• The interior life of prayer isn’t just for professionals.
  • Faith and hope isn’t just for professionals.
  • Charisms of the Holy Spirit isn’t just for professionals.
  • Sacramental grace isn’t just for professionals.
  • Caring for the poor isn’t just for professionals.
  • Sharing the Gospel of Jesus isn’t just for professionals.
  • Growing as a disciple isn’t just for professionals. 
  • Teaching the faith isn’t just for professionals.
  • Leading others to maturity in Christ isn’t just for professionals.

In other words, the heart of the mission of the Church can’t be made into a profession and isn’t meant to be bound by professional standards or practices. The power of the Holy Spirit is meant to work through all baptized Christians.
All of us.
Certified, degree granted, professional, or not.

The Church exists to bring Jesus to the world and the world to Jesus. Put another way – the Church exists to “make disciples of all nations”. We simply aren’t doing this in our modern practices and while all the professional standards are well-intentioned, they have perpetuated the idea that ministry is for the highly educated “super Catholic” religious, clergy, or full-time lay person working for the Church.
In fact, the professionalization of Catholic ministry has accelerated the decline of the Church in our country.

I know – this is a bold statement. But, in many ways professionalization means specialization and this has nothing to do with spreading the Gospel far and wide. If the folks with certifications, degrees, and expertise are the ones doing most of the work of ministry…then we have forgotten what it means to “make disciples of all nations”. The leaders are supposed to be pouring into others, so the Church can evanglize more people.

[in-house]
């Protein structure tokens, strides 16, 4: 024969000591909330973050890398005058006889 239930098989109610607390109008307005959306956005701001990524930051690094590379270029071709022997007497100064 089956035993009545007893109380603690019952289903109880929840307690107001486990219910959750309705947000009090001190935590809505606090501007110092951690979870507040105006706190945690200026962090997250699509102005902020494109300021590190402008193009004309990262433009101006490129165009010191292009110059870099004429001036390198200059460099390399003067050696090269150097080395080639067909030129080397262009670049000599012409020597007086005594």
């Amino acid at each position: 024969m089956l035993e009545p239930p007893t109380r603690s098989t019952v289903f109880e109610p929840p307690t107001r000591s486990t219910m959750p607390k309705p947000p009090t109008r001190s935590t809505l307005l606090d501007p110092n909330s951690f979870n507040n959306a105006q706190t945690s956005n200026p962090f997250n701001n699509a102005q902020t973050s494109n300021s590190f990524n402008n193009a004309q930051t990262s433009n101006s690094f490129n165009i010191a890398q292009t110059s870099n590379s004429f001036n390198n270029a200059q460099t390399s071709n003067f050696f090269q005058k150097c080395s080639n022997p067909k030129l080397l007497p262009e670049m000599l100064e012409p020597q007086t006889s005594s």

Jesus didn’t do it all himself. He empowered others and taught them to empower others. Who went on to empower others. He poured 75% of his time into 12 men. Do we do the same?

Probably not, because this isn’t happening (in large measure) in our institutions today. Rather, we have the experts and specialists who do the work for the congregation. The people come to be fed. They leave and after they leave, they rarely bring the faith out to the world. This isn’t how it is supposed to be.

Furthermore, the professionalized model wears out clergy and staff and ultimately bottlenecks pastoral care to be done by the “experts”. Think of how busy your parish priests and staff are (or if you are clergy / staff – how busy you are). Think of how many have been burned out, because they are paid little, don’t have time to themselves, feel overburdened, etc. This is an unsustainable model, because it means that “ministry” to the community is kept for the privileged few that we go to for their expertise. This isn’t the way Jesus intended us to care for one another. Of course, there are things that only clergy can do (the Sacraments and other duties reserved to them). But, we still rely too heavily on them even outside of these areas.

What if we had another model? One where we care for one another through real relationships and an intentionally structured community. We all want to be connected to others and know we are truly valued and cared for. We have to do this for one another to be able to reach the masses. Leave it to the “professionals” rather than the common people and we will only be able to reach a select few, rather than the crowds that need to know they are cared for too. Empowering the average Catholic to take on their own personal mission – by apprenticing under more mature Christians – is the model taught by Jesus.

The solution isn’t to have fewer mature disciples or to have less-educated, poorly formed, who have few skills. We want to have leaders who are professional in their duties. But, we need to reject a culture of professionalization of mission. That is, we need to do three things: